Handmade jewelry – the basics


Making jewelry is one of my hobbies, and I think that it’s one of the greatest pastimes one can have. I love listening to the radio, watching my favorite YouTubers, or just educating myself with an online course all while I tend to my DIY projects.

I’ve thought about putting together a post about the basics of making jewelry with your hands, but the fact is that every person is different and might be attracted to some kind of material or the next. I like to try out everything I get my hands on, and there are many places where you can get your supplies for cheap.

The five basic tools you will need for this hobby are wire cutters, round nose pliers, chain nose pliers, flat nose pliers, and several crimp tools. Of course, if your budget allows you to make other expenses, I also suggest getting several bead stoppers.



Metalsmithing with jewelry does not address complete rookies, which is to say that you will have to do a bit of research on using various tools and machines. You need things like a torch, solder supplies, pliers and files, tool boxes and saws, but also a drill press, for example. So, if you are tech-savvy or have used some of these tools before, I believe you should try it out. But if you aren’t into overly complicated activities, perhaps you have to steer clear of metalsmithing.

In terms of supplies, you can use a lot of materials from gems, beads, all sorts of metals, be they precious or not, and even wood and certain types of wax. If you have no prior experience with working with such supplies, I personally recommend an online course or a class in your area. Some associations such as the American Federation of Mineralogical Society can provide some guidance in this sense.

So, what happens once you’ve mastered the craft of making handmade jewelry? You need to start selling yourself on the internet. Some of the best-known websites you can use to showcase and sell your work are Etsy, Zazzle, Dawanda, and the ever popular eBay.



There’s also a website specialized on creatives, whether you study art, design, want to make a bit of money on the side, or would enjoy learning more about taking stunning photographs. It’s called CreativeLive it has hundreds of online courses. Of course, some of them might cost a pretty penny, but many are intended for people who build things with their own hands. How to Make a Living Selling What You Make by Megan Auman is just an example.

In case you don’t want to spend a cent on learning new things about jewelry making, you could search for articles on Instructables, another useful website.




Some winter camping tips


Not all people like camping in winter, but if you are really outdoorsy, you’re likely to try it at some point or the other. It goes without saying that the cold season might be a pain in the rear if you aren’t accustomed to chilly nights or if you just want to take it easy and go camping in the summertime. I’m going to let you know a series of tips and tricks that you can use to get the most of your camping experience even if it’s cold outside.


The first advice I can give you is to avoid putting your head inside your sleeping bag. Most people hate feeling cold in that area, and so that is why they end up tucking their heads inside the bag. The fact of the matter is that the product is likely to be made out of a material with some kind of insulation. There will be a certain amount of condensation inside from all the breathing that you will be doing, and the whole process is rather easy to understand. So, if you want to avoid doing this, I suggest getting a good-quality hat that can keep you warm.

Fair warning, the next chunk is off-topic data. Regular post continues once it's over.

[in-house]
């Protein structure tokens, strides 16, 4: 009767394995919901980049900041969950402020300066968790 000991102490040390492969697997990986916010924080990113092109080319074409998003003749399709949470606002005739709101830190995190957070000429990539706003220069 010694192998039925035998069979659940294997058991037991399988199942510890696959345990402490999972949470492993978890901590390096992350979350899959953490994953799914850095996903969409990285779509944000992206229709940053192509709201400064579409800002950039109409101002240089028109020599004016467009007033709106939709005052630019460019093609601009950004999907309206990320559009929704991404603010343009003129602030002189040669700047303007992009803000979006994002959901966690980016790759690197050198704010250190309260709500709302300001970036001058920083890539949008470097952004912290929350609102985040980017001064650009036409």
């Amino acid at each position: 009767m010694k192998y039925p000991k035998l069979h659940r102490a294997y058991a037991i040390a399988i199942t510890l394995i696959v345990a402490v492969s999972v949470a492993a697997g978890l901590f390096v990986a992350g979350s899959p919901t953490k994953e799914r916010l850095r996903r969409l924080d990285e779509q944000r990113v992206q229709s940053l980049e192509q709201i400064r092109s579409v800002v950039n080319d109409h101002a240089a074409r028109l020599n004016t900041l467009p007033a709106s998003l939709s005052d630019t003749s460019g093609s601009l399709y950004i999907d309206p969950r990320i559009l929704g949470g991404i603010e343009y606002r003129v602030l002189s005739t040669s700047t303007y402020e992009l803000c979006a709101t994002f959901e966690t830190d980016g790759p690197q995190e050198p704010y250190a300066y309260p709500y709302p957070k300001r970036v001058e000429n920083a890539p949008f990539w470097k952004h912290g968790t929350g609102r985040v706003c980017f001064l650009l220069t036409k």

Make sure you protect your extremities. What I mean by this is that if your feet are cold, you have a high chance of feeling cold overall. I used to have a problem with this issue, and I still do once in a while because I have to make sure I wear socks in the house from autumn to late spring. About fifty percent of your body heat can be dispersed via your extremities, which means that you should wear good-quality boots and a nice pair of gloves that can protect both your feet and your hands.


Avoid sleeping in all of your clothes. Think of it this way. What will you be wearing tomorrow if you are resolute on keeping warm during the night? Let’s not forget that awful feeling that you will have in the morning, when you finally realize that you have to get out of your nice, cozy, and warm sleeping bag and face the music, which in this case means the cold. Get dressed while you are still inside the sleeping bag to try to manage the situation a bit better. If you do fall asleep in all of your clothes, there won’t be a way of getting warm because you won’t have anything extra to put on.


Grab a sleeping bag that’s in accordance with your physical attributes. Normally, I would suggest that bigger is better, but this rule does not apply in this case. It’s better to opt for a sleeping bag that can keep you snug.



My camping advice


There used to be a time in my life when I used to go out camping all by myself. Now that’s impossible because I’m married and a mother of three, so I couldn’t leave the kids behind even if I wanted. Maybe that would be possible sometime in the future when they’re a bit grown up, but that can’t happen for a couple of years, to say the least.

If you are a first-time camper, I am going to share some of my experience with you. First off, it’s very important to stay organized and make a list of all the things you need to bring along. Second, you have to make sure that you’re getting at least several tools that can help you get out of a tricky situation. I’m not particularly tech-savvy myself, but my husband is, so I can at least rest assured that everything will go exactly as planned in this sense.